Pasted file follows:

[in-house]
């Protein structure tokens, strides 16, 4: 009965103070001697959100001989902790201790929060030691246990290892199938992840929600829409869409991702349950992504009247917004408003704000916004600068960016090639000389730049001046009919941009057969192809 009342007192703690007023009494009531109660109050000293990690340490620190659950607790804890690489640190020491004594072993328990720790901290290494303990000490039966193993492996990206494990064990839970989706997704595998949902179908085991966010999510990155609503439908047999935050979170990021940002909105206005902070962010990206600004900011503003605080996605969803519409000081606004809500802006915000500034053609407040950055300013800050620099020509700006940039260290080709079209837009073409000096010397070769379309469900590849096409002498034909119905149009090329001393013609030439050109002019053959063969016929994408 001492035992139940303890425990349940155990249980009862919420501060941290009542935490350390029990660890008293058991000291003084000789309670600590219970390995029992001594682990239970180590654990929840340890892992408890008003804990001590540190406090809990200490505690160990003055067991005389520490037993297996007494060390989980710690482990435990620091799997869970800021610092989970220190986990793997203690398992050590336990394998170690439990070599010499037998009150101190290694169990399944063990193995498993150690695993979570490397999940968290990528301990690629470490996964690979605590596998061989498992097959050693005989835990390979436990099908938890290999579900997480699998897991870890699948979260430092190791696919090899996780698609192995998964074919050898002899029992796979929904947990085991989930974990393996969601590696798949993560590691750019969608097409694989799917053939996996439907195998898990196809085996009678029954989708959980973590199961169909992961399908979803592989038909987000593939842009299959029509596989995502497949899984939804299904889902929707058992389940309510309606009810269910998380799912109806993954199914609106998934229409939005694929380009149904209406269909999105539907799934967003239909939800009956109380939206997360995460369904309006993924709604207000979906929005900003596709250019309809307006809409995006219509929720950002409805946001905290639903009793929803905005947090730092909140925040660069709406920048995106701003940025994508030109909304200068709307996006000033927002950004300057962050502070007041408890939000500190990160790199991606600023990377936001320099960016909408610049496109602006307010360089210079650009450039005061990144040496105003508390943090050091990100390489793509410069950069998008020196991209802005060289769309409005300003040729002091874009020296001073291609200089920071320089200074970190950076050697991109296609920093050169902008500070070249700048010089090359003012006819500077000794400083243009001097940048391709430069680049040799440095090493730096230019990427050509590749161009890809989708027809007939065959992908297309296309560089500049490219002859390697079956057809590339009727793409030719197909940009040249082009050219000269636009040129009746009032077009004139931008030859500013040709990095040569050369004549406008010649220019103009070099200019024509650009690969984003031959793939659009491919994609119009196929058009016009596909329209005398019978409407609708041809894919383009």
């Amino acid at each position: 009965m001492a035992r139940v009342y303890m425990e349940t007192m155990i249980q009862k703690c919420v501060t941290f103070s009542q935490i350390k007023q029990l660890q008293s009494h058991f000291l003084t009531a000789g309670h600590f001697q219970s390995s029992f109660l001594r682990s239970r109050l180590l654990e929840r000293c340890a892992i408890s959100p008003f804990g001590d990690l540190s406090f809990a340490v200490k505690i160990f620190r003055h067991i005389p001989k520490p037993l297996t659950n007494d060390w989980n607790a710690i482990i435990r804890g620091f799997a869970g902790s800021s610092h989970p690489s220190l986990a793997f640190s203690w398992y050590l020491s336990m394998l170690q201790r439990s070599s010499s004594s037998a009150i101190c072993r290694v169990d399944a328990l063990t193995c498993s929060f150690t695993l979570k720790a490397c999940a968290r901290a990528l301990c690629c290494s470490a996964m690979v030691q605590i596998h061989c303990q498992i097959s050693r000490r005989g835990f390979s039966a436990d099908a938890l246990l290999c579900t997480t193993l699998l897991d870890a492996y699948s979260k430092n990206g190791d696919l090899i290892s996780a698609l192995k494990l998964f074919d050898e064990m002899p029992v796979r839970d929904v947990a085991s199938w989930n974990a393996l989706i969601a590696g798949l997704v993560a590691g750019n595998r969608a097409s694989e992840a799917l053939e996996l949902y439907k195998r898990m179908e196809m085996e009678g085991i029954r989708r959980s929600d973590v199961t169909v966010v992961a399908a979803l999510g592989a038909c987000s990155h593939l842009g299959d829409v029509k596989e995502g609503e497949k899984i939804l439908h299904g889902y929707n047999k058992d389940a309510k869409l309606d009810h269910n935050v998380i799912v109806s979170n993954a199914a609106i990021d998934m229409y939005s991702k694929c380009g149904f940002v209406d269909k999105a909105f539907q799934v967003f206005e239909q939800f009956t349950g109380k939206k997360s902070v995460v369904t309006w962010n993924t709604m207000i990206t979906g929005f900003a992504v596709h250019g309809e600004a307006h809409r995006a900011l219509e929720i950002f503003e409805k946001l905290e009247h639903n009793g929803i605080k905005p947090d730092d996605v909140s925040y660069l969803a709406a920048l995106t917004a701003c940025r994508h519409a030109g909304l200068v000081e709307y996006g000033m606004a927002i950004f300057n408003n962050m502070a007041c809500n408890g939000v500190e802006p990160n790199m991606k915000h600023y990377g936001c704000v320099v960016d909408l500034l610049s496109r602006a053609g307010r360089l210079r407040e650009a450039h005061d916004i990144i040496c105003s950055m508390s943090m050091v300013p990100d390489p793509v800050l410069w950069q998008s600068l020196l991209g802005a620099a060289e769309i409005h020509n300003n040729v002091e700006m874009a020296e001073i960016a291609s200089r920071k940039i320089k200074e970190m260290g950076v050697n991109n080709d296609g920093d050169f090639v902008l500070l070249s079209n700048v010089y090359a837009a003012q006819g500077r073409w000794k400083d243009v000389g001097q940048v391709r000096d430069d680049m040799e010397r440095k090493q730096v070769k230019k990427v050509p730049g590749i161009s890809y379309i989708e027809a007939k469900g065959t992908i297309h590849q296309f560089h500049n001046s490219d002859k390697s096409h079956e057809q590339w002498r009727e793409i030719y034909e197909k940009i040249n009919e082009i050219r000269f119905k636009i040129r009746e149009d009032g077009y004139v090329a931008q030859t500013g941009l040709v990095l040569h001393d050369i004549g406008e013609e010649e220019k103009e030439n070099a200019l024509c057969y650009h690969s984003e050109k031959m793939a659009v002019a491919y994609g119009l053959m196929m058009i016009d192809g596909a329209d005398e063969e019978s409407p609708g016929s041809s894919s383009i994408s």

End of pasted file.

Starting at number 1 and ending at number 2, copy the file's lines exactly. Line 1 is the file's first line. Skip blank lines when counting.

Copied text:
[in-house]
């Protein structure tokens, strides 16, 4: 009965103070001697959100001989902790201790929060030691246990290892199938992840929600829409869409991702349950992504009247917004408003704000916004600068960016090639000389730049001046009919941009057969192809 009342007192703690007023009494009531109660109050000293990690340490620190659950607790804890690489640190020491004594072993328990720790901290290494303990000490039966193993492996990206494990064990839970989706997704595998949902179908085991966010999510990155609503439908047999935050979170990021940002909105206005902070962010990206600004900011503003605080996605969803519409000081606004809500802006915000500034053609407040950055300013800050620099020509700006940039260290080709079209837009073409000096010397070769379309469900590849096409002498034909119905149009090329001393013609030439050109002019053959063969016929994408 001492035992139940303890425990349940155990249980009862919420501060941290009542935490350390029990660890008293058991000291003084000789309670600590219970390995029992001594682990239970180590654990929840340890892992408890008003804990001590540190406090809990200490505690160990003055067991005389520490037993297996007494060390989980710690482990435990620091799997869970800021610092989970220190986990793997203690398992050590336990394998170690439990070599010499037998009150101190290694169990399944063990193995498993150690695993979570490397999940968290990528301990690629470490996964690979605590596998061989498992097959050693005989835990390979436990099908938890290999579900997480699998897991870890699948979260430092190791696919090899996780698609192995998964074919050898002899029992796979929904947990085991989930974990393996969601590696798949993560590691750019969608097409694989799917053939996996439907195998898990196809085996009678029954989708959980973590199961169909992961399908979803592989038909987000593939842009299959029509596989995502497949899984939804299904889902929707058992389940309510309606009810269910998380799912109806993954199914609106998934229409939005694929380009149904209406269909999105539907799934967003239909939800009956109380939206997360995460369904309006993924709604207000979906929005900003596709250019309809307006809409995006219509929720950002409805946001905290639903009793929803905005947090730092909140925040660069709406920048995106701003940025994508030109909304200068709307996006000033927002950004300057962050502070007041408890939000500190990160790199991606600023990377936001320099960016909408610049496109602006307010360089210079650009450039005061990144040496105003508390943090050091990100390489793509410069950069998008020196991209802005060289769309409005300003040729002091874009020296001073291609200089920071320089200074970190950076050697991109296609920093050169902008500070070249700048010089090359003012006819500077000794400083243009001097940048391709430069680049040799440095090493730096230019990427050509590749161009890809989708027809007939065959992908297309296309560089500049490219002859390697079956057809590339009727793409030719197909940009040249082009050219000269636009040129009746009032077009004139931008030859500013040709990095040569050369004549406008010649220019103009070099200019024509650009690969984003031959793939659009491919994609119009196929058009016009596909329209005398019978409407609708041809894919383009």